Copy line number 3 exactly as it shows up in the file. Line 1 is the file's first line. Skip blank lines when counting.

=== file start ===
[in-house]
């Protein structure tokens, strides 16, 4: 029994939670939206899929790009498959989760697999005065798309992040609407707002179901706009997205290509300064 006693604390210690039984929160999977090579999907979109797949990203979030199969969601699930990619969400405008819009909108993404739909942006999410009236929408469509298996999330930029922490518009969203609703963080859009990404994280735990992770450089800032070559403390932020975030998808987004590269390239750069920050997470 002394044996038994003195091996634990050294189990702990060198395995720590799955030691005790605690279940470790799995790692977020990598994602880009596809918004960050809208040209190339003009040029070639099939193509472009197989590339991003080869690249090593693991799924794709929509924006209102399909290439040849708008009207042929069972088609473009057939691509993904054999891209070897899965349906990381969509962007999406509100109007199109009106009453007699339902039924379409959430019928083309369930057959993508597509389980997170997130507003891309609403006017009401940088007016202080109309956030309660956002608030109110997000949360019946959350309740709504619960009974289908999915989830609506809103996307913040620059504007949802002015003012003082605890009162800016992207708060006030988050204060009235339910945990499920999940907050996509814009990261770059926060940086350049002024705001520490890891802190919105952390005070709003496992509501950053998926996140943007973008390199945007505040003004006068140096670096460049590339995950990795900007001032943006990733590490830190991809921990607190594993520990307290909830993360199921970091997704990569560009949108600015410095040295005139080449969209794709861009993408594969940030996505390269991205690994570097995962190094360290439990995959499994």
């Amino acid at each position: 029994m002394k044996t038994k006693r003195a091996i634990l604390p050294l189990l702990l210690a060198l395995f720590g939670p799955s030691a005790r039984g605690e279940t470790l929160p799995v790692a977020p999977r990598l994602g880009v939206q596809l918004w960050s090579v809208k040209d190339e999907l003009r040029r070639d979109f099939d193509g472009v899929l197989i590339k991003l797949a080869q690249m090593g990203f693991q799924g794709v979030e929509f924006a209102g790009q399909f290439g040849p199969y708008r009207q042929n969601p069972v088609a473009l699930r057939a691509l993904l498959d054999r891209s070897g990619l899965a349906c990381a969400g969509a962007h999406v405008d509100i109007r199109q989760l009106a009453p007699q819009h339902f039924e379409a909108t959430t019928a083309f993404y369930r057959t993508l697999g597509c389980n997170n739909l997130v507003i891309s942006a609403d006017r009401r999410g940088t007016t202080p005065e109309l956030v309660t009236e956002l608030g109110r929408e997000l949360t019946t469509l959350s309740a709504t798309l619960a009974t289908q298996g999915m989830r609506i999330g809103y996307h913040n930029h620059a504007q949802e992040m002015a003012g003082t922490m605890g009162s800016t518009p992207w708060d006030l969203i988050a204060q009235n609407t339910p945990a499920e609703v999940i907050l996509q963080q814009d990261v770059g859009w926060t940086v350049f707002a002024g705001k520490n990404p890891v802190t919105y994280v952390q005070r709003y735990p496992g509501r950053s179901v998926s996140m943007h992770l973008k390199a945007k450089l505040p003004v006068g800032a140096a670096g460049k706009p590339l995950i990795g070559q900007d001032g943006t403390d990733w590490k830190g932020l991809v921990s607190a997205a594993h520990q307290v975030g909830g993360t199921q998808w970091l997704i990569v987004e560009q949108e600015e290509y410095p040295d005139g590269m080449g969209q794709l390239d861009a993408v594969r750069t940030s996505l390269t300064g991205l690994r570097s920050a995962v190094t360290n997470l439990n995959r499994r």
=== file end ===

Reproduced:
């Amino acid at each position: 029994m002394k044996t038994k006693r003195a091996i634990l604390p050294l189990l702990l210690a060198l395995f720590g939670p799955s030691a005790r039984g605690e279940t470790l929160p799995v790692a977020p999977r990598l994602g880009v939206q596809l918004w960050s090579v809208k040209d190339e999907l003009r040029r070639d979109f099939d193509g472009v899929l197989i590339k991003l797949a080869q690249m090593g990203f693991q799924g794709v979030e929509f924006a209102g790009q399909f290439g040849p199969y708008r009207q042929n969601p069972v088609a473009l699930r057939a691509l993904l498959d054999r891209s070897g990619l899965a349906c990381a969400g969509a962007h999406v405008d509100i109007r199109q989760l009106a009453p007699q819009h339902f039924e379409a909108t959430t019928a083309f993404y369930r057959t993508l697999g597509c389980n997170n739909l997130v507003i891309s942006a609403d006017r009401r999410g940088t007016t202080p005065e109309l956030v309660t009236e956002l608030g109110r929408e997000l949360t019946t469509l959350s309740a709504t798309l619960a009974t289908q298996g999915m989830r609506i999330g809103y996307h913040n930029h620059a504007q949802e992040m002015a003012g003082t922490m605890g009162s800016t518009p992207w708060d006030l969203i988050a204060q009235n609407t339910p945990a499920e609703v999940i907050l996509q963080q814009d990261v770059g859009w926060t940086v350049f707002a002024g705001k520490n990404p890891v802190t919105y994280v952390q005070r709003y735990p496992g509501r950053s179901v998926s996140m943007h992770l973008k390199a945007k450089l505040p003004v006068g800032a140096a670096g460049k706009p590339l995950i990795g070559q900007d001032g943006t403390d990733w590490k830190g932020l991809v921990s607190a997205a594993h520990q307290v975030g909830g993360t199921q998808w970091l997704i990569v987004e560009q949108e600015e290509y410095p040295d005139g590269m080449g969209q794709l390239d861009a993408v594969r750069t940030s996505l390269t300064g991205l690994r570097s920050a995962v190094t360290n997470l439990n995959r499994r």